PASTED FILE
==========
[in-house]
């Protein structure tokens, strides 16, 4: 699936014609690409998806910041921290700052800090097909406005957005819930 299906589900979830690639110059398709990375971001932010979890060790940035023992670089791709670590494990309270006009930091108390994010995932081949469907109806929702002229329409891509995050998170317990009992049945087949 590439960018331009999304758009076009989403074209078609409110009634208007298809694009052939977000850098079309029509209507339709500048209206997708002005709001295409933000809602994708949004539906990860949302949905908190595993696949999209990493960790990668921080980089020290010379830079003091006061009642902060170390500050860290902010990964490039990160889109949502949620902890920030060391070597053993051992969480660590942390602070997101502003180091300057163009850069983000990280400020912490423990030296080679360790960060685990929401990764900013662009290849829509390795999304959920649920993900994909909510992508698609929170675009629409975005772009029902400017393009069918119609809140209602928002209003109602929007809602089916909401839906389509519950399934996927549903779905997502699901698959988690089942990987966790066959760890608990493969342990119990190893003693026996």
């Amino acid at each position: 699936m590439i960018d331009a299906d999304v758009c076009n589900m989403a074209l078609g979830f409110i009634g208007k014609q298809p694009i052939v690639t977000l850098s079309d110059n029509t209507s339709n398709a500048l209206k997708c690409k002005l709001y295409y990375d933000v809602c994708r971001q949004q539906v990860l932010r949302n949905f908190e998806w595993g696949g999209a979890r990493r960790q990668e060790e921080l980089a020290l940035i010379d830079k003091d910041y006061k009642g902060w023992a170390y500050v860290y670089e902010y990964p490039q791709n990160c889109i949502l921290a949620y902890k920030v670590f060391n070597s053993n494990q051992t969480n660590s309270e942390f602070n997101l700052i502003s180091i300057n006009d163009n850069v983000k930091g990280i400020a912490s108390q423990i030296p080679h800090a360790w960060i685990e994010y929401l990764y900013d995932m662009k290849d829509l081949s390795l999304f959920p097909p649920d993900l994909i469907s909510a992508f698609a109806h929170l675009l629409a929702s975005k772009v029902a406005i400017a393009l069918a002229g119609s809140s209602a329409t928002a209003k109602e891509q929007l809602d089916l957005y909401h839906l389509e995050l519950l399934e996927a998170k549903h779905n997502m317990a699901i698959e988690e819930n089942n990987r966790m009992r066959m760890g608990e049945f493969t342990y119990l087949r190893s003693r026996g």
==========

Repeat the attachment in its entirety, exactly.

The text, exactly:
[in-house]
């Protein structure tokens, strides 16, 4: 699936014609690409998806910041921290700052800090097909406005957005819930 299906589900979830690639110059398709990375971001932010979890060790940035023992670089791709670590494990309270006009930091108390994010995932081949469907109806929702002229329409891509995050998170317990009992049945087949 590439960018331009999304758009076009989403074209078609409110009634208007298809694009052939977000850098079309029509209507339709500048209206997708002005709001295409933000809602994708949004539906990860949302949905908190595993696949999209990493960790990668921080980089020290010379830079003091006061009642902060170390500050860290902010990964490039990160889109949502949620902890920030060391070597053993051992969480660590942390602070997101502003180091300057163009850069983000990280400020912490423990030296080679360790960060685990929401990764900013662009290849829509390795999304959920649920993900994909909510992508698609929170675009629409975005772009029902400017393009069918119609809140209602928002209003109602929007809602089916909401839906389509519950399934996927549903779905997502699901698959988690089942990987966790066959760890608990493969342990119990190893003693026996």
């Amino acid at each position: 699936m590439i960018d331009a299906d999304v758009c076009n589900m989403a074209l078609g979830f409110i009634g208007k014609q298809p694009i052939v690639t977000l850098s079309d110059n029509t209507s339709n398709a500048l209206k997708c690409k002005l709001y295409y990375d933000v809602c994708r971001q949004q539906v990860l932010r949302n949905f908190e998806w595993g696949g999209a979890r990493r960790q990668e060790e921080l980089a020290l940035i010379d830079k003091d910041y006061k009642g902060w023992a170390y500050v860290y670089e902010y990964p490039q791709n990160c889109i949502l921290a949620y902890k920030v670590f060391n070597s053993n494990q051992t969480n660590s309270e942390f602070n997101l700052i502003s180091i300057n006009d163009n850069v983000k930091g990280i400020a912490s108390q423990i030296p080679h800090a360790w960060i685990e994010y929401l990764y900013d995932m662009k290849d829509l081949s390795l999304f959920p097909p649920d993900l994909i469907s909510a992508f698609a109806h929170l675009l629409a929702s975005k772009v029902a406005i400017a393009l069918a002229g119609s809140s209602a329409t928002a209003k109602e891509q929007l809602d089916l957005y909401h839906l389509e995050l519950l399934e996927a998170k549903h779905n997502m317990a699901i698959e988690e819930n089942n990987r966790m009992r066959m760890g608990e049945f493969t342990y119990l087949r190893s003693r026996g």